AUGUSTA — The LePage administration is proposing to lower the bar for employers participating in an economic development program that already has its share of critics for its questionable returns to taxpayers and effectiveness in job creation.

The proposal, L.D. 1364, would make significant changes to the Pine Tree Development Zone program, which provides tax breaks to companies that promise to make major investments and create jobs. To participate, employers are required to pay workers competitive salaries and offer health benefits.

The proposal, submitted by the Department of Economic and Community Development, would significantly lower the minimum threshold for salaries that businesses must pay to be certified for the program in most counties. It also would remove the requirement that certified employers provide group health insurance.

Administration officials said Monday that the proposal is intended to make the program attractive to new employers.

“Certainly the intent here is to bring more new investment into the state of Maine, in particular in the areas with higher unemployment,” said Doug Ray, a spokesman for the economic development department.

The bill was presented amid new scrutiny of Maine’s economic development programs. The Legislature’s watchdog agency, the Office of Program Evaluation and Government Accountability, is trying to provide greater oversight and accountability for the state’s tax break initiatives. That includes the Pine Tree Development Zone program, an initiative of Democratic Gov. John Baldacci in 2004 to jump-start business development, particularly in economically distressed areas.

Its success has been questioned often. In 2006, OPEGA found that the program failed a number of accountability benchmarks and presented a high risk to the state. In 2014, a state-commissioned report by Investment Consulting Associates found that the program’s costs exceeded its benefits.

According to the report, the state received total direct benefits of $358 million in 2012, in terms of people employed, salaries and total sales in the state. However, the program had $457 million in total direct costs related to lost taxes, administrative costs, overhead and other expenses.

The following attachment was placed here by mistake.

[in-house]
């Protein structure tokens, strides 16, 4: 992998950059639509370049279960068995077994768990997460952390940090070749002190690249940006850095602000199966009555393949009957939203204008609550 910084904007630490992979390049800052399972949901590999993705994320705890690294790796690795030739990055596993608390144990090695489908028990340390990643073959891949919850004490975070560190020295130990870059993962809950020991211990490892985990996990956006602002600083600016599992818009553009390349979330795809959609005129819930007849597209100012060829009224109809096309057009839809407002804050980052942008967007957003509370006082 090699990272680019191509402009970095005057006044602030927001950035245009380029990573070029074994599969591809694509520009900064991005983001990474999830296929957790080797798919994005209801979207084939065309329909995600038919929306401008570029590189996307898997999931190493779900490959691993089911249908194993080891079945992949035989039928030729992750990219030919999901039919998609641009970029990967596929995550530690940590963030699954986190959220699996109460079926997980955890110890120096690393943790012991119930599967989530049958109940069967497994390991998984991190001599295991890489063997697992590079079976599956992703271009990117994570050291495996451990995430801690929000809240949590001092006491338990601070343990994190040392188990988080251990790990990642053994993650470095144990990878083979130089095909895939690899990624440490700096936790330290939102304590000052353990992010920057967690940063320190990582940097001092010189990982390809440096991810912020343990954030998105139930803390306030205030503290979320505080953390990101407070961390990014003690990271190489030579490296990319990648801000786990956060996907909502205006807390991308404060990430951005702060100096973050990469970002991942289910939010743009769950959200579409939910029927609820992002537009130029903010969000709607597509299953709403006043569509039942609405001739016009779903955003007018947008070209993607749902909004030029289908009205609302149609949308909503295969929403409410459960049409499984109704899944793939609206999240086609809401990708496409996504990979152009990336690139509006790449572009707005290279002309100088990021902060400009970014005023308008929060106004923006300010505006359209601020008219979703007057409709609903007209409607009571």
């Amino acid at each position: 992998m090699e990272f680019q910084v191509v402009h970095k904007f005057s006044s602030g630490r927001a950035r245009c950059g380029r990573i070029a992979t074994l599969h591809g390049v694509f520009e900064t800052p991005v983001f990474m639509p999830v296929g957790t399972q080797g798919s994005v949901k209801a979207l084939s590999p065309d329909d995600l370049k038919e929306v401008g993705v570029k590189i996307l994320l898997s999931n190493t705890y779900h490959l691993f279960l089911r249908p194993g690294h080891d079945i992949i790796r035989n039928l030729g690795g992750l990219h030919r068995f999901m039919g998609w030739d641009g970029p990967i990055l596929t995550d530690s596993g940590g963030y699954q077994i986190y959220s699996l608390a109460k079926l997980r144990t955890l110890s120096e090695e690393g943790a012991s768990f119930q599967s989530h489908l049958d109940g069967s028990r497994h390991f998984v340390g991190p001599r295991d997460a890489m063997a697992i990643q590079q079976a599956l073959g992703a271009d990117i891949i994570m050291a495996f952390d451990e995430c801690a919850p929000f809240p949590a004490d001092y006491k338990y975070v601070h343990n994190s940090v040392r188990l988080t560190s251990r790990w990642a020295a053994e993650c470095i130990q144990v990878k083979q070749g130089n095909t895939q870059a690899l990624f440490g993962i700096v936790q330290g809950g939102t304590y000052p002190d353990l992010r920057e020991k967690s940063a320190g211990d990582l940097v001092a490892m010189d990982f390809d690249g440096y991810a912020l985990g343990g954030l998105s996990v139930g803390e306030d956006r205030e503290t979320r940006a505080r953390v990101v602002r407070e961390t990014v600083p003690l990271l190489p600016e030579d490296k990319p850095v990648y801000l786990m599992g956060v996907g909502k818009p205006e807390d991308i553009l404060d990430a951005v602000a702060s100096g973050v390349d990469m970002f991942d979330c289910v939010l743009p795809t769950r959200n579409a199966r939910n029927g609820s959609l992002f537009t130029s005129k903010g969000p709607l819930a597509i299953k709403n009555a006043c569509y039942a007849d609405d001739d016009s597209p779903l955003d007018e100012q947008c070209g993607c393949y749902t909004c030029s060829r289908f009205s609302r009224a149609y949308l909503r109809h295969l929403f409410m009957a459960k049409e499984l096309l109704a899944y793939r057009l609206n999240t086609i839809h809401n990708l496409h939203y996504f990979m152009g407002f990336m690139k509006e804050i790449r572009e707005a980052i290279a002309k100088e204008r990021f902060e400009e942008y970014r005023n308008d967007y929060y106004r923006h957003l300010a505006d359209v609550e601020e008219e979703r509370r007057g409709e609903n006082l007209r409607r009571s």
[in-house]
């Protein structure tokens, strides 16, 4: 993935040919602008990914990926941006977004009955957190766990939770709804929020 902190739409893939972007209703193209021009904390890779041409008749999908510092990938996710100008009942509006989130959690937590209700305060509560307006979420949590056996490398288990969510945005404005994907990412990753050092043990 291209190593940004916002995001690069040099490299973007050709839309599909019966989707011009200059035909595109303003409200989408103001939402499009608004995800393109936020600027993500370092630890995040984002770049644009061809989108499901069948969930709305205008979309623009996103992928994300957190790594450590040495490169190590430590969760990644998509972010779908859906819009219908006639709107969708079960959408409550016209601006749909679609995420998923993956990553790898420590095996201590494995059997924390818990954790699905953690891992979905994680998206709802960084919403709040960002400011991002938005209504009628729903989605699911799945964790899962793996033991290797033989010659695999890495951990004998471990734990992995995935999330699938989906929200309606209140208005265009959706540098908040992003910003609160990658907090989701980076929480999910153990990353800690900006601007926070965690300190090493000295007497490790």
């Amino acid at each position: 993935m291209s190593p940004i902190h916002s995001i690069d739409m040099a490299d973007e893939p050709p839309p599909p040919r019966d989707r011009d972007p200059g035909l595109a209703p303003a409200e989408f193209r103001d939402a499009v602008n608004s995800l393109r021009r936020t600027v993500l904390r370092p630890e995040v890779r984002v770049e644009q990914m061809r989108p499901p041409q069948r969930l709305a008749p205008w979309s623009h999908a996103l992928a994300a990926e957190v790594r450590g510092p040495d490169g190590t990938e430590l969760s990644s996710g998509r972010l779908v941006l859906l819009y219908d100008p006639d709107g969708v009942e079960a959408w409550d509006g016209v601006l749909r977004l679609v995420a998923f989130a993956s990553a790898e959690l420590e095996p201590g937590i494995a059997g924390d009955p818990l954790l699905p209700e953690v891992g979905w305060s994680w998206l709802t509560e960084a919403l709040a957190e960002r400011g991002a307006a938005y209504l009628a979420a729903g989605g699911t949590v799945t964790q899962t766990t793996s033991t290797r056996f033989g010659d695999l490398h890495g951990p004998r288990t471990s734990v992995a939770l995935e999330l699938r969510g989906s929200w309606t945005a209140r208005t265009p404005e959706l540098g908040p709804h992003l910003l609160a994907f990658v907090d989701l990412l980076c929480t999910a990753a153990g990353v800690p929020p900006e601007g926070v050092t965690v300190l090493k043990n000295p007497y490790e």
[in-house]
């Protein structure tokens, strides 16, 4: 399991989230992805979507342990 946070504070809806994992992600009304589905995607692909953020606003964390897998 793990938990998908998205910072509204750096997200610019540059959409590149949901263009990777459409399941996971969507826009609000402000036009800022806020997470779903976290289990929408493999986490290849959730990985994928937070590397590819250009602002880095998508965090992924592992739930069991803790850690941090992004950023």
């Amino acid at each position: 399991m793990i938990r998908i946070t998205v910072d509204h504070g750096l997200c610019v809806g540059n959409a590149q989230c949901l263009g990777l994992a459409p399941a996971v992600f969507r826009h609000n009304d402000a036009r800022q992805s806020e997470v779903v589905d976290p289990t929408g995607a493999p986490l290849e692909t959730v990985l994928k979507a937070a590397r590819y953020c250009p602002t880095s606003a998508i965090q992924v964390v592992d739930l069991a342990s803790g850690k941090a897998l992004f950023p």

Those findings loom as lawmakers gear up to review L.D. 1364, a proposal that essentially retains the same benefits for businesses while potentially cutting the benefits to workers.

“This bill is about reducing wages and cutting benefits for workers,” said Joel Johnson, an economic policy analyst for the Maine Center for Economic Policy, a progressive advocacy group. “In this case it does it by weakening accountability in an economic development program which already lacks accountability.”


LePage administration officials counter that the new wage requirements are a truer reflection of the employment market. Currently, the Pine Tree program requires that employers pay workers based on the average per-capita earnings of the county in which the business is located. For example, under the current rules of the program, T-Mobile, located in Oakland, is required to pay its employees a minimum of $39,743 in wages and benefits, the average per-capita income in Kennebec County based on 2013 data from the U.S. Bureau of Labor Statistics. The 2013 per-capita income for other counties included $36,647 in Aroostook, $34,388 in Piscataquis, $49,472 in Cumberland and $37,680 in Androscoggin.

The proposed bill would set a new wage-and-benefits requirement statewide of $34,580, or about $665 per week. All told, the change would result in a wage decrease in most counties where certified Pine Tree employers pay the minimum salary and benefits.

That’s because the minimum wage requirement would no longer be based on regional wage data, but on the average wages of 14 of Maine’s 16 counties. The bill excludes Cumberland and York – the first- and third-highest average-wage counties in the state – from its calculation.